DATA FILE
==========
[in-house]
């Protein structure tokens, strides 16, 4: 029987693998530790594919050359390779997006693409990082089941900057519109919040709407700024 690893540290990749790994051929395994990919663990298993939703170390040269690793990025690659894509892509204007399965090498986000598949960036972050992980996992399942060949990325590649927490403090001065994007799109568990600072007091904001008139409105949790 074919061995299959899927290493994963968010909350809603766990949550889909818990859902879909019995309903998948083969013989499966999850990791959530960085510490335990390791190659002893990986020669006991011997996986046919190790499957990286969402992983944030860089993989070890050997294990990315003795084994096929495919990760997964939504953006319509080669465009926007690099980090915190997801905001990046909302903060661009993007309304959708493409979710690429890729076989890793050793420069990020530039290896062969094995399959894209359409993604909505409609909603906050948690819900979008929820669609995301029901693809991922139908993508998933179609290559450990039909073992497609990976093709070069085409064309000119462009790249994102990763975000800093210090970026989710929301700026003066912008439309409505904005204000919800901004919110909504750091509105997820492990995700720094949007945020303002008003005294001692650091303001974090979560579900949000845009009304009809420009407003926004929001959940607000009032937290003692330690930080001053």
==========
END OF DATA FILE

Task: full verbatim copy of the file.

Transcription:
[in-house]
């Protein structure tokens, strides 16, 4: 029987693998530790594919050359390779997006693409990082089941900057519109919040709407700024 690893540290990749790994051929395994990919663990298993939703170390040269690793990025690659894509892509204007399965090498986000598949960036972050992980996992399942060949990325590649927490403090001065994007799109568990600072007091904001008139409105949790 074919061995299959899927290493994963968010909350809603766990949550889909818990859902879909019995309903998948083969013989499966999850990791959530960085510490335990390791190659002893990986020669006991011997996986046919190790499957990286969402992983944030860089993989070890050997294990990315003795084994096929495919990760997964939504953006319509080669465009926007690099980090915190997801905001990046909302903060661009993007309304959708493409979710690429890729076989890793050793420069990020530039290896062969094995399959894209359409993604909505409609909603906050948690819900979008929820669609995301029901693809991922139908993508998933179609290559450990039909073992497609990976093709070069085409064309000119462009790249994102990763975000800093210090970026989710929301700026003066912008439309409505904005204000919800901004919110909504750091509105997820492990995700720094949007945020303002008003005294001692650091303001974090979560579900949000845009009304009809420009407003926004929001959940607000009032937290003692330690930080001053």